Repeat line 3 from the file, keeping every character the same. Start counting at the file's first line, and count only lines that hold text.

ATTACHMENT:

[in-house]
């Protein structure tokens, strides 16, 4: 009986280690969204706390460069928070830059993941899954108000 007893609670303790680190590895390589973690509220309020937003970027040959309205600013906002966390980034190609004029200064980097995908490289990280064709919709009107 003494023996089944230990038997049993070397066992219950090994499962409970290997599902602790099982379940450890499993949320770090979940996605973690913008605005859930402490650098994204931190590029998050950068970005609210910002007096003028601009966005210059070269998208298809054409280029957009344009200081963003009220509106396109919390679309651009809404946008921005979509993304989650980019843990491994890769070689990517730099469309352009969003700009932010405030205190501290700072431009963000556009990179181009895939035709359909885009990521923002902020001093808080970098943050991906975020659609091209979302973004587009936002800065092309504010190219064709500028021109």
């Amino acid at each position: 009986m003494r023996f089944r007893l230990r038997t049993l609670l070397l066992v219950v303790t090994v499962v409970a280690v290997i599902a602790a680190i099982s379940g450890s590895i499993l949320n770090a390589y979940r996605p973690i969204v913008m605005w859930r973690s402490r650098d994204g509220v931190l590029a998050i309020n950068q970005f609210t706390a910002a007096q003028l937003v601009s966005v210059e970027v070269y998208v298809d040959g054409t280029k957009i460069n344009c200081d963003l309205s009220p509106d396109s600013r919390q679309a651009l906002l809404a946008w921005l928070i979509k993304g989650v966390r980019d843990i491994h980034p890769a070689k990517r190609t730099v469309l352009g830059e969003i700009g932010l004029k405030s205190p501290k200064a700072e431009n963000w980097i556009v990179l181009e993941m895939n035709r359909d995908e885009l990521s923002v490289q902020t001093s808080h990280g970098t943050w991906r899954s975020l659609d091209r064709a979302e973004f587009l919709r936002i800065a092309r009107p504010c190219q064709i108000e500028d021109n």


């Amino acid at each position: 009986m003494r023996f089944r007893l230990r038997t049993l609670l070397l066992v219950v303790t090994v499962v409970a280690v290997i599902a602790a680190i099982s379940g450890s590895i499993l949320n770090a390589y979940r996605p973690i969204v913008m605005w859930r973690s402490r650098d994204g509220v931190l590029a998050i309020n950068q970005f609210t706390a910002a007096q003028l937003v601009s966005v210059e970027v070269y998208v298809d040959g054409t280029k957009i460069n344009c200081d963003l309205s009220p509106d396109s600013r919390q679309a651009l906002l809404a946008w921005l928070i979509k993304g989650v966390r980019d843990i491994h980034p890769a070689k990517r190609t730099v469309l352009g830059e969003i700009g932010l004029k405030s205190p501290k200064a700072e431009n963000w980097i556009v990179l181009e993941m895939n035709r359909d995908e885009l990521s923002v490289q902020t001093s808080h990280g970098t943050w991906r899954s975020l659609d091209r064709a979302e973004f587009l919709r936002i800065a092309r009107p504010c190219q064709i108000e500028d021109n």